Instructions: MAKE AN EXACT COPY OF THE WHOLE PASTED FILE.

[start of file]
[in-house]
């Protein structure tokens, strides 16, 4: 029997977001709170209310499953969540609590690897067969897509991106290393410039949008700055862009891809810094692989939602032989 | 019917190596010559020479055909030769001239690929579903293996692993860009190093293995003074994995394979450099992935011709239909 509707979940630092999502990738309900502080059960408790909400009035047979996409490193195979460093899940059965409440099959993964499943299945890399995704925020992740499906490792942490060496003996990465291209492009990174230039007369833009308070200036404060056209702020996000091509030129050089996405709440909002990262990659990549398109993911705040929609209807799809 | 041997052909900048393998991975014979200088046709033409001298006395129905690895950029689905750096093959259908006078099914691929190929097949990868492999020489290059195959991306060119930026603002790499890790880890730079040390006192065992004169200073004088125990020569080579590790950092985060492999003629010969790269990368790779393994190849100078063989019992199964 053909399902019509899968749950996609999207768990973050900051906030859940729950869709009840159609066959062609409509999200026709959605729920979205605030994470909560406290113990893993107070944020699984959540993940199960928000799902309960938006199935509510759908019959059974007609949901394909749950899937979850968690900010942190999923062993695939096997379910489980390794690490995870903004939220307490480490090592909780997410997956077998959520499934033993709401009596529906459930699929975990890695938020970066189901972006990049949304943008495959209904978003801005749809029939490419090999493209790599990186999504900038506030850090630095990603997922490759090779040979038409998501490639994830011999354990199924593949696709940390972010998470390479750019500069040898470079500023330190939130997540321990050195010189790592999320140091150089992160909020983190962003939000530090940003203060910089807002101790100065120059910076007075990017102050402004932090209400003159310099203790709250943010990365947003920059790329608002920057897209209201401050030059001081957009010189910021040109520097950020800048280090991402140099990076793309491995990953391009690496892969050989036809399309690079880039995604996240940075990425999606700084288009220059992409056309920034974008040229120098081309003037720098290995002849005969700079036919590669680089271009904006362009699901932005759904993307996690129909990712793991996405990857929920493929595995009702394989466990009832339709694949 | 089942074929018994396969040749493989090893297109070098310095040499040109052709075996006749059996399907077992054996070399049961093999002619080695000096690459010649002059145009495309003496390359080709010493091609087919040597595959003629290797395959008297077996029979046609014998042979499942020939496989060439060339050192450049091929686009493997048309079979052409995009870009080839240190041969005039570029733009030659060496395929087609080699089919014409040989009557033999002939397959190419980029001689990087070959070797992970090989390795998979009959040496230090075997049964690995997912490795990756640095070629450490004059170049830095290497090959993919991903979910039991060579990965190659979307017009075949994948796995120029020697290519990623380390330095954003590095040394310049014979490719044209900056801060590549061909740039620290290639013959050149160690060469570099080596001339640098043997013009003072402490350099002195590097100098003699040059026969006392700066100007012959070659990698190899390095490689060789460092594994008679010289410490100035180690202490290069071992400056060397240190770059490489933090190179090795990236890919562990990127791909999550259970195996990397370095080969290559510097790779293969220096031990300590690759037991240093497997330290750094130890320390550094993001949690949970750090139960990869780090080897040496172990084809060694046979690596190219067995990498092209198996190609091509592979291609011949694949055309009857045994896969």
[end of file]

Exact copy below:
[in-house]
């Protein structure tokens, strides 16, 4: 029997977001709170209310499953969540609590690897067969897509991106290393410039949008700055862009891809810094692989939602032989 | 019917190596010559020479055909030769001239690929579903293996692993860009190093293995003074994995394979450099992935011709239909 509707979940630092999502990738309900502080059960408790909400009035047979996409490193195979460093899940059965409440099959993964499943299945890399995704925020992740499906490792942490060496003996990465291209492009990174230039007369833009308070200036404060056209702020996000091509030129050089996405709440909002990262990659990549398109993911705040929609209807799809 | 041997052909900048393998991975014979200088046709033409001298006395129905690895950029689905750096093959259908006078099914691929190929097949990868492999020489290059195959991306060119930026603002790499890790880890730079040390006192065992004169200073004088125990020569080579590790950092985060492999003629010969790269990368790779393994190849100078063989019992199964 053909399902019509899968749950996609999207768990973050900051906030859940729950869709009840159609066959062609409509999200026709959605729920979205605030994470909560406290113990893993107070944020699984959540993940199960928000799902309960938006199935509510759908019959059974007609949901394909749950899937979850968690900010942190999923062993695939096997379910489980390794690490995870903004939220307490480490090592909780997410997956077998959520499934033993709401009596529906459930699929975990890695938020970066189901972006990049949304943008495959209904978003801005749809029939490419090999493209790599990186999504900038506030850090630095990603997922490759090779040979038409998501490639994830011999354990199924593949696709940390972010998470390479750019500069040898470079500023330190939130997540321990050195010189790592999320140091150089992160909020983190962003939000530090940003203060910089807002101790100065120059910076007075990017102050402004932090209400003159310099203790709250943010990365947003920059790329608002920057897209209201401050030059001081957009010189910021040109520097950020800048280090991402140099990076793309491995990953391009690496892969050989036809399309690079880039995604996240940075990425999606700084288009220059992409056309920034974008040229120098081309003037720098290995002849005969700079036919590669680089271009904006362009699901932005759904993307996690129909990712793991996405990857929920493929595995009702394989466990009832339709694949 | 089942074929018994396969040749493989090893297109070098310095040499040109052709075996006749059996399907077992054996070399049961093999002619080695000096690459010649002059145009495309003496390359080709010493091609087919040597595959003629290797395959008297077996029979046609014998042979499942020939496989060439060339050192450049091929686009493997048309079979052409995009870009080839240190041969005039570029733009030659060496395929087609080699089919014409040989009557033999002939397959190419980029001689990087070959070797992970090989390795998979009959040496230090075997049964690995997912490795990756640095070629450490004059170049830095290497090959993919991903979910039991060579990965190659979307017009075949994948796995120029020697290519990623380390330095954003590095040394310049014979490719044209900056801060590549061909740039620290290639013959050149160690060469570099080596001339640098043997013009003072402490350099002195590097100098003699040059026969006392700066100007012959070659990698190899390095490689060789460092594994008679010289410490100035180690202490290069071992400056060397240190770059490489933090190179090795990236890919562990990127791909999550259970195996990397370095080969290559510097790779293969220096031990300590690759037991240093497997330290750094130890320390550094993001949690949970750090139960990869780090080897040496172990084809060694046979690596190219067995990498092209198996190609091509592979291609011949694949055309009857045994896969």